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Appendix: Matrix Transforms

This topic provides a mathematical overview of matrix transforms for 2-D graphics. However, you don't need to know matrix math in order to use transforms in Direct2D. Read this topic if you are interested in the math; otherwise, feel free to skip this topic.

Introduction to Matrices

A matrix is a rectangular array of real numbers. The order of the matrix is the number of rows and columns. For example, if the matrix has 3 rows and 2 columns, the order is 3 × 2. Matrices are usually shown with the matrix elements enclosed in square brackets:

 

3 x 2 matrix.

3 x 2 matrix.

 

Notation: A matrix is designated by a capital letter. Elements are designated by lowercase letters. Subscripts indicate the row and column number of an element. For example, aij is the element at the i'th row and j'th column of the matrix A.

The following diagram shows an i × j matrix, with the individual elements in each cell of the matrix.

 

A matrix with i rows and j columns.

A matrix with i rows and j columns.

 

Matrix Operations

This section describes the basic operations defined on matrices.

Addition. The sum A + B of two matrices is obtained by adding the corresponding elements of A and B:

A + B = [ aij ] + [ bij ] = [ aij + bij ]

Scalar multiplication, This operation multiplies a matrix by a real number. Given a real number k, the scalar product kA is obtained by multiplying every element of A by k.

kA = k[ aij ] = [ k × aij ]

Matrix multiplication. Given two matrices A and B with order (m × n) and (n × p), the product C = A × B is a matrix with order (m × p), defined as follows:

 

Matrix multiplication.

Matrix multiplication.

 

or, equivalently:

cij = ai1 x b1j + ai2 x b2j + ... + ain + bnj

That is, to compute each element cij, do the following:

  1. Take the i'th row of A and the j'th column of B.
  2. Multiply each pair of elements in the row and column: the first row entry by the first column entry, the second row entry by the second column entry, and so forth.
  3. Sum the result.

Here is an example of multiplying a (2 × 2) matrix by a (2 × 3) matrix.

 

Matrix multiplication.

Matrix multiplication.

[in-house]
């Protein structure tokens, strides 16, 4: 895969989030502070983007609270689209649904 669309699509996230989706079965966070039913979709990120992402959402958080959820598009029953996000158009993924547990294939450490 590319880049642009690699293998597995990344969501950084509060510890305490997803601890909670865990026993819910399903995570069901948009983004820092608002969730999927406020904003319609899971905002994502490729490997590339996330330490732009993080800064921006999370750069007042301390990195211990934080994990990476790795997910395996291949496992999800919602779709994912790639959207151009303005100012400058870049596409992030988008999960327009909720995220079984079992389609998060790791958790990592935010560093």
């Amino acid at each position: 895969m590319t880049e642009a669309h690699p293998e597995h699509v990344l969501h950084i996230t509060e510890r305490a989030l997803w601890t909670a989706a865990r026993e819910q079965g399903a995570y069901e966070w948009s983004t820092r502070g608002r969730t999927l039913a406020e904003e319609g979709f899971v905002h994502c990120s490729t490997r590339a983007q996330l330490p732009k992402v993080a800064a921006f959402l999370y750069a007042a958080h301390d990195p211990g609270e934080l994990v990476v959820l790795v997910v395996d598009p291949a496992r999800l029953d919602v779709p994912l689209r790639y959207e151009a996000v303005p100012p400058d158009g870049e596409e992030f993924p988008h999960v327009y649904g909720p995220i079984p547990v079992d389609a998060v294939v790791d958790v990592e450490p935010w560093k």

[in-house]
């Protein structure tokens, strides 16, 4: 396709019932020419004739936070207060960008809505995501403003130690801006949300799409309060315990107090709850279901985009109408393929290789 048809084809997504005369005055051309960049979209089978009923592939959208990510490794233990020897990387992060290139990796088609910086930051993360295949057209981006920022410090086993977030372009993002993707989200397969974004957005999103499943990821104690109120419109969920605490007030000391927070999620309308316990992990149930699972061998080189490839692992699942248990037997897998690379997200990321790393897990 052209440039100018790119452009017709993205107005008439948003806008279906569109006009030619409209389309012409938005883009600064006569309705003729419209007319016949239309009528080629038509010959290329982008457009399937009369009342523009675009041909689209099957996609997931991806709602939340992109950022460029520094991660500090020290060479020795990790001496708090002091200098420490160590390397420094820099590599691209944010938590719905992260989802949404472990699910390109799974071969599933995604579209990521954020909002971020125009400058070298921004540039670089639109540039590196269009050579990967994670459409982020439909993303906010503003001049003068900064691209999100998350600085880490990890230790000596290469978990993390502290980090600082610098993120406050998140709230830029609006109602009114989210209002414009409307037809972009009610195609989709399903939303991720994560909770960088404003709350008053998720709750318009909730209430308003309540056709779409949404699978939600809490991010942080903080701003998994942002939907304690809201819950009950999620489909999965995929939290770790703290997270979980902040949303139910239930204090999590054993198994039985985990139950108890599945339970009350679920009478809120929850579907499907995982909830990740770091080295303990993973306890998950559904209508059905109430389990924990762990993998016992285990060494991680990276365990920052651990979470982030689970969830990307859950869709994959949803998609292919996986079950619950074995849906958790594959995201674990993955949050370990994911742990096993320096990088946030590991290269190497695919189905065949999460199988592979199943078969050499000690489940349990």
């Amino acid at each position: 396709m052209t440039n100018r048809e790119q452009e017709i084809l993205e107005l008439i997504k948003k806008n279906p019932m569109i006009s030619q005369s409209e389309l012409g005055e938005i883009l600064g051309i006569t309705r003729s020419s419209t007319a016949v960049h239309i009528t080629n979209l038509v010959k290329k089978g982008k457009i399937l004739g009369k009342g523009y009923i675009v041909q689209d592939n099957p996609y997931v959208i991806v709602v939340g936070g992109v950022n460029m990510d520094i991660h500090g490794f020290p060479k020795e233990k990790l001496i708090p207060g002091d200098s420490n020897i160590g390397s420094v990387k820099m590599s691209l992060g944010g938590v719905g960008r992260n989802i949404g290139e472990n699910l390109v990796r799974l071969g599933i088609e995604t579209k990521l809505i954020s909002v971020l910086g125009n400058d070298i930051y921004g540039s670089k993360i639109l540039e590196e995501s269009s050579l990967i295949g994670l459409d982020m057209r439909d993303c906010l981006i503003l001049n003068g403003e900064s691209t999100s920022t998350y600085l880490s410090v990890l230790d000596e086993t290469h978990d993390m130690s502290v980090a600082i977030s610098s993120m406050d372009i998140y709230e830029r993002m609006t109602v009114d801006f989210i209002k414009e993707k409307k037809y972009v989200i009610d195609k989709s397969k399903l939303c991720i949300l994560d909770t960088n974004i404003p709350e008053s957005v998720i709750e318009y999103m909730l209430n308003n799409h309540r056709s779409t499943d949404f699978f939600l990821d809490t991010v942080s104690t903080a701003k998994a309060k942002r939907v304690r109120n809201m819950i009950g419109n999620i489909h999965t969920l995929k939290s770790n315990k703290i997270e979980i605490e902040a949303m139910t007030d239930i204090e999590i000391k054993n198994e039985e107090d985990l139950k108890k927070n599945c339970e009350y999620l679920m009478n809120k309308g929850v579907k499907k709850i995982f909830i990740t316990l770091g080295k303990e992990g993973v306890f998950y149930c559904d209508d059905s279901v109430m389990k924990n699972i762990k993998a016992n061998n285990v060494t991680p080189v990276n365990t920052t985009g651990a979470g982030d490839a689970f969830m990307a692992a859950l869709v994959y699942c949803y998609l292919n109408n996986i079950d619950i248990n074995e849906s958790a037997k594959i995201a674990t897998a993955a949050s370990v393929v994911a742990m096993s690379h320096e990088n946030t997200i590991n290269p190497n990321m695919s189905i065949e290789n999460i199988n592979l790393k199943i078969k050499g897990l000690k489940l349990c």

Matrix multiplication is not commutative. That is, A × B ≠ B × A. Also, from the definition it follows that not every pair of matrices can be multiplied. The number of columns in the left-hand matrix must equal the number of rows in the right-hand matrix. Otherwise, the × operator is not defined.

Identify matrix. An identity matrix, designated I, is a square matrix defined as follows:

Iij = 1 if i = j, or 0 otherwise.

In other words, an identity matrix contains 1 for each element where the row number equals the column number, and zero for all other elements. For example, here is the 3 × 3 identity matrix.

 

Identity matrix.

Identity matrix.

 

The following equalities hold for any matrix M.

M x I = M
I x M = M

Affine Transforms

An affine transform is a mathematical operation that maps one coordinate space to another. In other words, it maps one set of points to another set of points. Affine transforms have some features that make them useful in computer graphics.

  • Affine transforms preserve collinearity. If three or more points fall on a line, they still form a line after the transformation. Straight lines remain straight.
  • The composition of two affine transforms is an affine transform.

Affine transforms for 2-D space have the following form.

 

Affine transform.

Affine transform.

 

If you apply the definition of matrix multiplication given earlier, you can show that the product of two affine transforms is another affine transform. To transform a 2D point using an affine transform, the point is represented as a 1 × 3 matrix.

P = | x y 1 |

The first two elements contain the x and y coordinates of the point. The 1 is placed in the third element to make the math work out correctly. To apply the transform, multiply the two matrices as follows.

P' = P × M

This expands to the following.

 

Affine transform.

Affine transform.

 

where

x' = ax + cy + e
y' = bx + dy + f

To get the transformed point, take the first two elements of matrix P'.

p = (x', y') = (ax + cy + e, bx + dy + f)

Note  A 1 × n matrix is called a row vector. Direct2D and Direct3D both use row vectors to represent points in 2D or 3D space. You can get an equivalent result by using a column vector (n × 1) and transposing the transform matrix. Most graphics texts use the column vector form. This topic presents the row vector form for consistency with Direct2D and Direct3D.

The next several sections derive the basic transforms.

Translation Transform

The translation transform matrix has the following form.

 

Translation transform.

Translation transform.

 

Plugging a point P into this equation yields:

P' = (x + dx, y + dy)

which corresponds to the point (x, y) translated by dx in the X-axis and dy in the Y-axis.